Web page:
Exclusive Interview: “The Honeymoon Homicides” Author Jeannette de Beauvoir


As someone whose friends vacation annually in Provincetown, Massachusetts, my impressions of this Cape Cod town are that it’s a rather festive and delightful place.

Which is not the impression someone would have if their friends instead read author (and Provincetown resident) Jeannette de Beauvoir’s Provincetown Mysteries novels. Not entirely, anyway.

In the following email interview, de Beauvoir talks about the tenth installment, The Honeymoon Homicides (paperback, Kindle).

Jeannette de Beauvoir The Honeymoon Homicides Provincetown Mysteries

For people who haven’t read any of the previous Provincetown Mysteries, who is Sydney Riley, what does she do, and where and when are they set?

Sydney Riley (her name is a bit of a play on the name of spy Sidney Reilly, on whose life the James Bond character was based — I like to have a little fun with names) is one of the many “washashores” who either ran from something or to something and ended up here. Up until this book, she worked as a wedding and events planner at the Race Point Inn; the nineth book [The Fine Art Of Deception] in the series saw her become co-owner. She also got married to her longtime boyfriend, ICE anti-human-trafficking agent Ali Hakim.

And why did you decide to set these stories in Provincetown, Massachusetts as opposed to some other beach community like The Hamptons or Fire Island? I know you live in Provincetown, but having so much crime in your town would drive people’s property values down…oh God, that’s it isn’t it? Did I just Scooby-Doo this?

Well, you make a point: no one wants to fall into the Murder, She Wrote scenario where everyone in town is either a victim or a killer — or, for all I know, possibly both. That’s one of the strengths of setting the series here: throughout most of the year we have festivals and “theme weeks” that attract very different kinds of visitors, so at any given time you have a great many people washing in and out of town. People who come for the Portuguese festival aren’t here for Trans Week, and those folks aren’t here for the international film festival. So most of the novels take place during a certain “week” with its particular ambiance and audience.

There’s another aspect to the town I’ve enjoyed exploring, that it’s literally Land’s End — the next stop is Portugal. No one comes here by accident; we’re not on the way anywhere else. So the kinds of people who accumulate at the end of the continent tend to be quirky to start with. That’s fun to play with.

So then what is The Honeymoon Homicides about, and when does it take place in relation to the previous installment, The Fine Art Of Deception?

The series is pretty much chronological, though I don’t specify how much time elapses between books. Sydney’s best friend Mirela adopts a child, so the closest to a given time can be gauged by how old the kid is, though I may have messed that up, having myself little interest in or knowledge of children.

The Honeymoon Homicides opens as Sydney and Ali’s wedding reception is about to begin — and ends abruptly when a murder takes place pretty much in the middle of it. Sydney is tempted to investigate, but she’s off to her honeymoon at one of the dune shacks in the dunes of the Province Lands. Something nefarious is brewing out there as well, that connects both to the murder at her wedding and also to some currents running through the uneasy relationship between Cape towns and the National Seashore.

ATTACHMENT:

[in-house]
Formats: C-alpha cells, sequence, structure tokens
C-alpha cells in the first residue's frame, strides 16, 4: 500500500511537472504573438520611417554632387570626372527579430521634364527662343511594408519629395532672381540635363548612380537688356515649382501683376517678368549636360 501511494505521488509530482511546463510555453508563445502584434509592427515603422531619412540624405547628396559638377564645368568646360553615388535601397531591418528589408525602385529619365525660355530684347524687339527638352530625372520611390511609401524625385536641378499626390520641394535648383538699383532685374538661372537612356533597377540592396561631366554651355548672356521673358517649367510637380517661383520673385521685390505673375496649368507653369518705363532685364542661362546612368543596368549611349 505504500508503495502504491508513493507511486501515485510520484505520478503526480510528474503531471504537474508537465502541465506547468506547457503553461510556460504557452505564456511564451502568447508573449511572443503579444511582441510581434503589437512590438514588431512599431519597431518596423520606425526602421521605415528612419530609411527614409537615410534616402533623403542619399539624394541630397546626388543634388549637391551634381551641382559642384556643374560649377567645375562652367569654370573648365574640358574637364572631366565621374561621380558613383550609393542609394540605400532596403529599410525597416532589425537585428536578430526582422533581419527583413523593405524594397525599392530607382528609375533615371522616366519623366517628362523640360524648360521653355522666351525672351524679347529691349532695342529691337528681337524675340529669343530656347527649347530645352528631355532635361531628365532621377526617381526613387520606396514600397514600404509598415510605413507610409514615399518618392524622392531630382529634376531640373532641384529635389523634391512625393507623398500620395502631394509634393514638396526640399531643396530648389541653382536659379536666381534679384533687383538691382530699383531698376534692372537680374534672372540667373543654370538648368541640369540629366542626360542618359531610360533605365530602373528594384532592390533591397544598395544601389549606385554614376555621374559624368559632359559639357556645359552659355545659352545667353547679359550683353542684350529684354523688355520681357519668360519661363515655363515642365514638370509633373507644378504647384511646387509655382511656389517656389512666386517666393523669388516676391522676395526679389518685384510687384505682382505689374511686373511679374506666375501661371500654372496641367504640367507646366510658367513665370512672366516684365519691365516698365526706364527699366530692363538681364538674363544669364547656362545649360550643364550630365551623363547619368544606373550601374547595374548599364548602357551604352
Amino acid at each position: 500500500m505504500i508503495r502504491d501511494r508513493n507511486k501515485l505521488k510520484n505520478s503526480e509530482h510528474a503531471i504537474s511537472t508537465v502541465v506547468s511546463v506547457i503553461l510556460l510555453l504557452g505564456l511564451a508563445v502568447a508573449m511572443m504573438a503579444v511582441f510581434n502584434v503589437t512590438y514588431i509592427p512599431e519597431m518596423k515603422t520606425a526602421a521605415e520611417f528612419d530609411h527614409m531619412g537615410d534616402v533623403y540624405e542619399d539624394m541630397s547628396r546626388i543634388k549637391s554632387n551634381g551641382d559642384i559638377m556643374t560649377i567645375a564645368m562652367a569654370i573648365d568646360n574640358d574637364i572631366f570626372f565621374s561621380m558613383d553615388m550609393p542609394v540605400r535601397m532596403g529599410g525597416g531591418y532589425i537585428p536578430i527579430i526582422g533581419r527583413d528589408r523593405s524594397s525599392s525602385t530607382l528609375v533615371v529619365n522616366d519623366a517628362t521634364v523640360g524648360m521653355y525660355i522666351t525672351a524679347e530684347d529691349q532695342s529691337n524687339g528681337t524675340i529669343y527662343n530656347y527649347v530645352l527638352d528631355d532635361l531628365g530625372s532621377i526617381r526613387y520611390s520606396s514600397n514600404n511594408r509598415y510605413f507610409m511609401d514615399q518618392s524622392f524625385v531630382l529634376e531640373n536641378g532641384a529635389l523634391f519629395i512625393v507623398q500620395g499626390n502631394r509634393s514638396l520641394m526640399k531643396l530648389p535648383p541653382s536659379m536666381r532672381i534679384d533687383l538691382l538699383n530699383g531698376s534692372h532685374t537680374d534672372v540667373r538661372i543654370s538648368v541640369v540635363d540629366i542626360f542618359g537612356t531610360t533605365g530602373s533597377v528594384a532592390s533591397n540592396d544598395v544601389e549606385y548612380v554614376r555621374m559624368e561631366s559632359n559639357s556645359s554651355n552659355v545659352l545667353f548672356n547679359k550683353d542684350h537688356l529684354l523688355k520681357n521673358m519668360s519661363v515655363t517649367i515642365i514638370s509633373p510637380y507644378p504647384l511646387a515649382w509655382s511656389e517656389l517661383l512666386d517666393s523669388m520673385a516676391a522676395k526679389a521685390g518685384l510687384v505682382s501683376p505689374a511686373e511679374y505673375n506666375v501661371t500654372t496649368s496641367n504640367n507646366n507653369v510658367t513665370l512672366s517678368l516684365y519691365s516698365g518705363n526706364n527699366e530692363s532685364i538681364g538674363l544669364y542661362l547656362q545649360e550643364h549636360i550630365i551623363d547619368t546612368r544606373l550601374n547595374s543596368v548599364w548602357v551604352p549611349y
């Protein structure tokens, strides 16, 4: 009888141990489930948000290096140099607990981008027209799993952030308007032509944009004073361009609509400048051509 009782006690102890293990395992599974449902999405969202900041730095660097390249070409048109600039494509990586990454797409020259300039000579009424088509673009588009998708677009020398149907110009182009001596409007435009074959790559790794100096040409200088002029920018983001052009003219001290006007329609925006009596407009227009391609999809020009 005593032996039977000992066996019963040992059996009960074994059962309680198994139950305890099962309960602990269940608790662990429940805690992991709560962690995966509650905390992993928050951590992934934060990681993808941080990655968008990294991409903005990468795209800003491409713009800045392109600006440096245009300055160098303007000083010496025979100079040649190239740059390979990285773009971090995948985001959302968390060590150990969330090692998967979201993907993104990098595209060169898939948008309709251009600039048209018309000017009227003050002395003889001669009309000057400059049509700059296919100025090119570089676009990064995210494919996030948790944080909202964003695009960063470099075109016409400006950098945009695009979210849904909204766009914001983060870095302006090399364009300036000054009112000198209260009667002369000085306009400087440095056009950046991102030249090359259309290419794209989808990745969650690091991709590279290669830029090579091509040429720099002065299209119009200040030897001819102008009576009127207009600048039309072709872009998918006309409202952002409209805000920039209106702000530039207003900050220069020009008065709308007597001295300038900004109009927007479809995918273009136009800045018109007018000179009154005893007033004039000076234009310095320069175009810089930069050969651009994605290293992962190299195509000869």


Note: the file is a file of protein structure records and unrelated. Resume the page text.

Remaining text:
When in relation to writing The Fine Art Of Deception did you come up with the idea for The Honeymoon Homicides, and what inspired Honeymoon‘s plot?

So as I mentioned, most of the novels take place during festivals, and in each book I uncover some little-known aspect of Provincetown’s past and / or culture. For example, in one of the books I weave in the very obscure fact that Provincetown was a stop on the Underground Railroad into the story. As you can imagine, one does eventually run out of festivals, and so The Fine Art Of Deception strayed from the model and instead was based on Provincetown’s being the oldest art colony in America. And Honeymoon Homicides likewise isn’t based on an event, but rather on a cultural part of life on the Outer Cape, the dunes and the historic (and controversial) “dune shacks.” Once I found the setting and context, I could grow a plot.

Obviously, the Provincetown Mysteries novels are, well, mystery stories. But are there any other genres at work in any of them, and specifically in The Honeymoon Homicides?

This series isn’t as blatantly genre-mixing as an earlier series that had dual timelines, so could qualify as both mystery and historical fiction; I do like to think however that there’s a lot more substance here than in a typical “cozy” mystery.

Jeannette de Beauvoir The Honeymoon Homicides Provincetown Mysteries

Moving on to questions of influence, are there any writers, or specific stories, that had a big influence on The Honeymoon Homicides but not on anything else you’ve written, and especially not any of the other Provincetown Mysteries novels?

I think we’re all influenced by what we read, especially by authors we admire. In that sense I have influences…but nothing as specific as this question is asking. I do like Phil Rickman’s exploration of liminal spaces, which I think can be true of the dunes, but that influence was certainly not front-of-mind.